Budget & Tax
Randal O'Toole | June 30, 2009
How would you like to pay $1,000 so that someone--probably not you--can ride high-speed trains less than 60 miles a year? That's the question the Federal Railroad Administration (FRA) effectively asked last month when it invited states to submit proposals for spending $8 billion of stimulus money that Congress allocated to high-speed rail.
Soon after Congress approved this $8 billion, President Obama and the FRA grandly announced their "vision" for high-speed rail in America. Except in California and possibly Florida, they aren't talking about bullet trains. Instead, in Oklahoma and 30 other states, they are merely proposing to upgrade existing freight lines to run trains at top speeds of 110 miles per hour-which means average speeds of 55-75 mph.
What the FRA did not say is how much this plan would cost, who would pay for it, who would be likely to ride the trains, and whether the benefits would justify the costs. However, based on projections made by California, Florida, New York, and other states, we can estimate the answers to these questions.
California wants very fast (top speed of 220 miles per hour, average speed of 145 mph) trains from Sacramento to San Diego, which will require all-new construction. The total cost is estimated to be at least $52 billion-and the state expects federal taxpayers to pay for half of it.
The FRA's plan for Florida calls for 125-mph trains (average speed of 85 mph) between Tampa and Miami via Orlando. The estimated cost is $11 billion, but the state of Florida itself is unenthusiastic about the project.
Upgrading the 7,500 route miles in 31 other states to 110-mph standards will cost nearly $27 billion, for a total cost of close to $90 billion. Since about 90 million file and pay federal income taxes each year, that's about $1,000 per taxpayer.
That's only the beginning. Cost overruns are practically certain; based on similar rail projects, they are likely to add 40 percent to the total.
Taxpayers will also have to cover operating losses: Amtrak currently loses $28 per passenger in its 90-mph corridor from Los Angeles to San Diego, and $84 per passenger in its 110-mph corridor from Chicago to Detroit. Amtrak expects the states to cover most of these losses.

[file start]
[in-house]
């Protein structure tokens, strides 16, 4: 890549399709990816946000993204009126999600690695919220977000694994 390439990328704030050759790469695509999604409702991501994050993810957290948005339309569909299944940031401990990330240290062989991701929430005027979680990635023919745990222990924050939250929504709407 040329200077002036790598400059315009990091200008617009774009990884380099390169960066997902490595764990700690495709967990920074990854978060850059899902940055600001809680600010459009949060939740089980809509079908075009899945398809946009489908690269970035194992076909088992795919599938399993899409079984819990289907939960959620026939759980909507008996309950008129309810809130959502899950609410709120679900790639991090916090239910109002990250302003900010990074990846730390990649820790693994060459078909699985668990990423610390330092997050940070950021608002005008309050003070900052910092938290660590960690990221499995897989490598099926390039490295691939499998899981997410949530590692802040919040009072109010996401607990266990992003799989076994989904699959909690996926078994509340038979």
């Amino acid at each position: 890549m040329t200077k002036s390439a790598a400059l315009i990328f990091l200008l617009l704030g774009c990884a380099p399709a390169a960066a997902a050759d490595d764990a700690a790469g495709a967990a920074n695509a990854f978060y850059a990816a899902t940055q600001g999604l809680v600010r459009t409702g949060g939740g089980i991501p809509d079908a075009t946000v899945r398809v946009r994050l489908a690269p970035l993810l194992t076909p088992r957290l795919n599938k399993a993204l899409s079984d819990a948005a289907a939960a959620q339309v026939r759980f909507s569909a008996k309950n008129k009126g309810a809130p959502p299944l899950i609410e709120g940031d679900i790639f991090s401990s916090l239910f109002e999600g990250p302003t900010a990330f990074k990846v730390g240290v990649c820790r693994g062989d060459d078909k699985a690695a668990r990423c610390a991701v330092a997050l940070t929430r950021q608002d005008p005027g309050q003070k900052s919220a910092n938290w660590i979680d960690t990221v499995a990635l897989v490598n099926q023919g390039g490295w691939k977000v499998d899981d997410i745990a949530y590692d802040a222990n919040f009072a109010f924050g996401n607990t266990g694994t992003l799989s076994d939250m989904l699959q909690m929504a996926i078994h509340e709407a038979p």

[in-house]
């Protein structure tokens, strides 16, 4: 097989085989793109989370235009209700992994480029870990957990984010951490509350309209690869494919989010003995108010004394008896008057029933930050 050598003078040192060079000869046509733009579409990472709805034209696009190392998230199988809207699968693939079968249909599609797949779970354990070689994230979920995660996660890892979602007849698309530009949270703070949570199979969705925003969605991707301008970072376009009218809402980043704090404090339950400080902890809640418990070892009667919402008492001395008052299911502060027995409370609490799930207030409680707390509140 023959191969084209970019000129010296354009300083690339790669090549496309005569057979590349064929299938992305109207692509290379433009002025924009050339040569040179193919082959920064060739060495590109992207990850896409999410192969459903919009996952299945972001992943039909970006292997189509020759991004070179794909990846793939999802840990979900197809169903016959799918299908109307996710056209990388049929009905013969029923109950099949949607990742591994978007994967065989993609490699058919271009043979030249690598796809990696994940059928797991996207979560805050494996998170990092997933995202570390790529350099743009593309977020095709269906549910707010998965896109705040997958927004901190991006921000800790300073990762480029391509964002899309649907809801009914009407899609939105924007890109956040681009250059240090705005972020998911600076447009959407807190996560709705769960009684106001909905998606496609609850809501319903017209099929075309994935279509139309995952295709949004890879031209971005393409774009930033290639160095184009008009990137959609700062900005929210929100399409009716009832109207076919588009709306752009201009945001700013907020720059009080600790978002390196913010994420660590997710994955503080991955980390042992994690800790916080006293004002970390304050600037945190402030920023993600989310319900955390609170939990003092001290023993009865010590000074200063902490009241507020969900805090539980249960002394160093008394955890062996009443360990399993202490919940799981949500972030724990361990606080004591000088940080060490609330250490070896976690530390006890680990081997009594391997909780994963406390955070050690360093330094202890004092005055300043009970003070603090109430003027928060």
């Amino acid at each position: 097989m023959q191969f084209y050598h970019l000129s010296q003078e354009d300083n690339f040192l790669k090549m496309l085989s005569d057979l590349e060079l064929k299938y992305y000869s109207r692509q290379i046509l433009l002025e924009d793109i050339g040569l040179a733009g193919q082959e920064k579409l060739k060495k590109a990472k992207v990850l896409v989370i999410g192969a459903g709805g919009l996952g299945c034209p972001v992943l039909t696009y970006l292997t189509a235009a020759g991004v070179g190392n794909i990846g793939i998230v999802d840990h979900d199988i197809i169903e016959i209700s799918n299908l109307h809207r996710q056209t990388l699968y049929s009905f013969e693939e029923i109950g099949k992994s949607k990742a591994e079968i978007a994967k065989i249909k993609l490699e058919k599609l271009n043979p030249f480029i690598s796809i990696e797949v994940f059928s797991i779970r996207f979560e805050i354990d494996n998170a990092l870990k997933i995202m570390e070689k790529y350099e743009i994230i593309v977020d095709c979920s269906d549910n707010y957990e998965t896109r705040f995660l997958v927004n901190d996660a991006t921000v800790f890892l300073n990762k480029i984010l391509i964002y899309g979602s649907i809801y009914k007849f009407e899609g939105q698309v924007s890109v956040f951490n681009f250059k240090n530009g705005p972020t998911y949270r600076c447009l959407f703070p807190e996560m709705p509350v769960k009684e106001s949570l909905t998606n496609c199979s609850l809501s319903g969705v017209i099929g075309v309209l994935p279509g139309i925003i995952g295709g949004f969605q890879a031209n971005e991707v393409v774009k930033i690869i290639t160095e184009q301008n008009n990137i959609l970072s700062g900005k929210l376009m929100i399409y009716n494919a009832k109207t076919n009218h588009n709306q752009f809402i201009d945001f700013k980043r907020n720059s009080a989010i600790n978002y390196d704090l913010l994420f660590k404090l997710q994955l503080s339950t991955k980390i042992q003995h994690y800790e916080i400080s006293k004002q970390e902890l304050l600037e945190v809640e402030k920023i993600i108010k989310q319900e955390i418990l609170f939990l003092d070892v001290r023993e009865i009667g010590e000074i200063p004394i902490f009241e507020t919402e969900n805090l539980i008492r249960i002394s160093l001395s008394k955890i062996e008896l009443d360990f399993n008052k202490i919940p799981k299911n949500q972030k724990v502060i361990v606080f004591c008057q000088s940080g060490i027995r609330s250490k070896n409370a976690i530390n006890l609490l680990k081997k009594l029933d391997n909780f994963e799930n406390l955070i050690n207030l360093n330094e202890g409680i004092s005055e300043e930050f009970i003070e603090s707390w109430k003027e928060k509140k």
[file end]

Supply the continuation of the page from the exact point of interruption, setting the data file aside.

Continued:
The FRA plan also has huge gaps, such as Dallas to Houston, Jacksonville to Orlando, and the entire Rocky Mountains. Once states start building high-speed rail, expect local politicians to demand these gaps be filled at your expense. And don't be surprised when the government asks for billions more in 30 years to rebuild what will then be a worn-out system.
What would we get for all this money? Proponents of high-speed rail predict that, if the FRA's system is completely built, it will carry Americans 20.6 billion passenger miles a year in 2025. That sounds like a lot, but, given predicted population growth, it is just 58 miles per person.
For comparison, the average American travels 4,000 miles per year on the Interstate Highway System. Unlike high-speed trains, which would be paid for entirely out of general tax dollars, interstate highways were 100 percent paid for out of user fees such as taxes on gasoline, tires, and trucks.
Oklahoma's portion of the FRA plan-a line from Tulsa to Oklahoma City continuing south towards Dallas-will cost at least $840 million, or $230 for every Oklahoma resident. At a $28 loss per passenger, Oklahoma will have to spend about $24 million more each year covering the trains' operating losses-and that's an optimistic number. For that, the average Oklahoman will take a round-trip on the train only once every 24 years.